The general medical examination is a common form of preventive medicine involving visits to a general practitioner by well feeling adults on a regular basis. This is generally yearly or less frequently. Very important to create a personalized preventive plan and find hidden problems.
Consists of measures taken for disease prevention, as opposed to disease treatment. It is recommended that adults and children aim to visit their doctor for regular check-ups, even if they feel healthy, to perform disease screening, identify risk factors for disease, discuss tips for a healthy and balanced lifestyle, stay up to date with immunizations and boosters, and maintain a good relationship with a healthcare provider.
High blood sugar levels over a prolonged period due to either the pancreas not producing enough insulin or the cells of the body not responding properly to the insulin produced. Prevention and treatment involve maintaining a healthy diet, regular physical exercise, a normal body weight, and avoiding use of tobacco. Control of blood pressure and maintaining proper foot care are important for people with the disease. Treated with medications with or without insulin.
Is a common long term inflammatory disease of the airways of the lungs. Caused by a combination of genetic and environmental factors. Is recommended to have early treatment to prevent complications.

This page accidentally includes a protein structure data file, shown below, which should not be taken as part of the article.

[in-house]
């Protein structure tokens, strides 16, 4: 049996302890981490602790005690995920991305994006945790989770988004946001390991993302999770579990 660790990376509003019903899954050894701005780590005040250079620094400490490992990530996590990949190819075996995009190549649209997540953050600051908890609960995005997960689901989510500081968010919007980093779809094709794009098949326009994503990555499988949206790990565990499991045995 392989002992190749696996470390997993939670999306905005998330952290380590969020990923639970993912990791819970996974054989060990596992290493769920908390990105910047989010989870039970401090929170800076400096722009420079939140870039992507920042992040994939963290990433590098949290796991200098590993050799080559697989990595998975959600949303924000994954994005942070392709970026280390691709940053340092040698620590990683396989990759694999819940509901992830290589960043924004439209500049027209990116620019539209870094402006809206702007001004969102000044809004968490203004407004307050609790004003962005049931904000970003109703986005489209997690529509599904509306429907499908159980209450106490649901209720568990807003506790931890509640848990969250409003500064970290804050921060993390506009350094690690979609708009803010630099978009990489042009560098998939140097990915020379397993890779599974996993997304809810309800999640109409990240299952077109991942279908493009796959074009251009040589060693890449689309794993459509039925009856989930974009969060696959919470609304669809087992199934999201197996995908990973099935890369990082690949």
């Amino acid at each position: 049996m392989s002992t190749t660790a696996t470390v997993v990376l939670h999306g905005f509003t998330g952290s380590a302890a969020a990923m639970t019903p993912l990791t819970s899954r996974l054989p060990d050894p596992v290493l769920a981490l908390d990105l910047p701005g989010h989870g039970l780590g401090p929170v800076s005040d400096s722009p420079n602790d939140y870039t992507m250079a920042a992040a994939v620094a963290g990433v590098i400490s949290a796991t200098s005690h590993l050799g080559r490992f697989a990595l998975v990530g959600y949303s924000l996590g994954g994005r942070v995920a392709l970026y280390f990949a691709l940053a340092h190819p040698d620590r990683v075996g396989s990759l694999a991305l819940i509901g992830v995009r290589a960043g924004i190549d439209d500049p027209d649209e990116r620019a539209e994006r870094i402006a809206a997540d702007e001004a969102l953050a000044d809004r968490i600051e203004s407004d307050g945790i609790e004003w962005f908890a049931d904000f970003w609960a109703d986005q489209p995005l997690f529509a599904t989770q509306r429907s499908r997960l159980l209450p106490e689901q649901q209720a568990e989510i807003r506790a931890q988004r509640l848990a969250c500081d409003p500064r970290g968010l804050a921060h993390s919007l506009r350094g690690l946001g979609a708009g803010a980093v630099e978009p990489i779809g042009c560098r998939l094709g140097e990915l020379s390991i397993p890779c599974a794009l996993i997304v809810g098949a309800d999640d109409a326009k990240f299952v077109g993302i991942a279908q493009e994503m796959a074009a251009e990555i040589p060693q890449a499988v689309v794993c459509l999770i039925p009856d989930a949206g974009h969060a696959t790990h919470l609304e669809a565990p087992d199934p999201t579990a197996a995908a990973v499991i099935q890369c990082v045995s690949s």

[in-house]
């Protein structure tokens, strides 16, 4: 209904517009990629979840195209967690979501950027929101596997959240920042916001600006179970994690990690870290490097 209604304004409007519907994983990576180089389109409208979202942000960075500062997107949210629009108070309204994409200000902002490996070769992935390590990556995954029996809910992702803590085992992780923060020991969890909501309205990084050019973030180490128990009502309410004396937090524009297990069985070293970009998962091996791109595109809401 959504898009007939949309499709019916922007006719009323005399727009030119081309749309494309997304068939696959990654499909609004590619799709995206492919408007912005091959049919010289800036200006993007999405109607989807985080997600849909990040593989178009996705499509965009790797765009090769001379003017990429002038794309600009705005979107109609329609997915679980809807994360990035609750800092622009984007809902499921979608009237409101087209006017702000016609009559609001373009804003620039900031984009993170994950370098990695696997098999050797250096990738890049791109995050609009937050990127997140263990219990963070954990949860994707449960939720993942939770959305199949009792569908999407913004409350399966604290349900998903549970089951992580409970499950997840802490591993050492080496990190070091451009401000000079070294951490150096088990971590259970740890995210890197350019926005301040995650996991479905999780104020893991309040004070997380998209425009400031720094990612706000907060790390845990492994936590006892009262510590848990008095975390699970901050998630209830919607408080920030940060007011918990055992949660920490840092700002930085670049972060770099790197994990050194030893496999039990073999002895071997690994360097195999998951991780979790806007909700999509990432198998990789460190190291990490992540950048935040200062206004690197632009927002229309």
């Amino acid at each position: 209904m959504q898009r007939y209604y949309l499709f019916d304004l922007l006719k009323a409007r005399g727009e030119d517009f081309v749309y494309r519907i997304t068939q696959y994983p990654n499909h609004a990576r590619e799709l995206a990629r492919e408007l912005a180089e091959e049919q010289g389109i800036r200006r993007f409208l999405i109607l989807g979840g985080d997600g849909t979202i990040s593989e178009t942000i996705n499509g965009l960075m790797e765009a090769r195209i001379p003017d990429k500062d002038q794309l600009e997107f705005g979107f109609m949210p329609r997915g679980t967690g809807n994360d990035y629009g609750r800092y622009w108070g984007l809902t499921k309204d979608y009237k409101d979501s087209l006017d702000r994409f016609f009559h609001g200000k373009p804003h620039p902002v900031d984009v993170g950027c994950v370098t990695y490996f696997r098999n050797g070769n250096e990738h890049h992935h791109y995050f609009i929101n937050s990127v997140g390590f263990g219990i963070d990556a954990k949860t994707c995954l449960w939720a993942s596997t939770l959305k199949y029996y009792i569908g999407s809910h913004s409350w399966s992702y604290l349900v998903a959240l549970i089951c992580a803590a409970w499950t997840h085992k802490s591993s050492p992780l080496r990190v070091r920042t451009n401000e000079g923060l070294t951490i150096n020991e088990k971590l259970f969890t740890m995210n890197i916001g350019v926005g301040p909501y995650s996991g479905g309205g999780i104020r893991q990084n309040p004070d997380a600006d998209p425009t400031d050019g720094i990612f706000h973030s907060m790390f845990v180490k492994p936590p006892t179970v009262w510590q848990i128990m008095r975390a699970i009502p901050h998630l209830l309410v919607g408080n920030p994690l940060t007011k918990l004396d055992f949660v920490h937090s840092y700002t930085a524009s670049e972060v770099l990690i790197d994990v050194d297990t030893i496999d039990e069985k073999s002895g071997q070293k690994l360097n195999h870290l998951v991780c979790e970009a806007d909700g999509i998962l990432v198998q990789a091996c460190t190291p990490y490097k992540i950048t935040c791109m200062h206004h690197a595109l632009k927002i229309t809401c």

Blood pressure varies depending on situation, activity, and disease states. May be of sudden onset or of long duration. Long term hypertension is a risk factor for many diseases, including heart disease, stroke and kidney failure.
Cardiovascular diseases are the leading cause of death globally. It is estimated that 90% of Cardio Vascular Disease is preventable by decreasing risk factors through: healthy eating, exercise, avoidance of tobacco smoke and limiting alcohol intake and treatment of diabetes and high blood pressure.
Refers to a problems from mouth to rectum including liver, pancreas, gallbladder. Diseases on these organs are very common and at times difficult to diagnose. Many therapies available.
Range from mild and self-limiting, such as the common cold, to life-threatening entities like bacterial pneumonia, pulmonary embolism, acute asthma and lung cancer. Various forms of treatment that help dilate major air passages and improve shortness of breath can help control symptoms and increase the quality of life for people with the disease.
Examples of symptoms include paralysis, muscle weakness, poor coordination, loss of sensation, seizures, confusion, pain and altered levels of consciousness, headaches. Interventions for neurological disorders include preventative measures, lifestyle changes, physiotherapy or other therapy, neurorehabilitation, pain management, medication, or operations performed by neurosurgeons.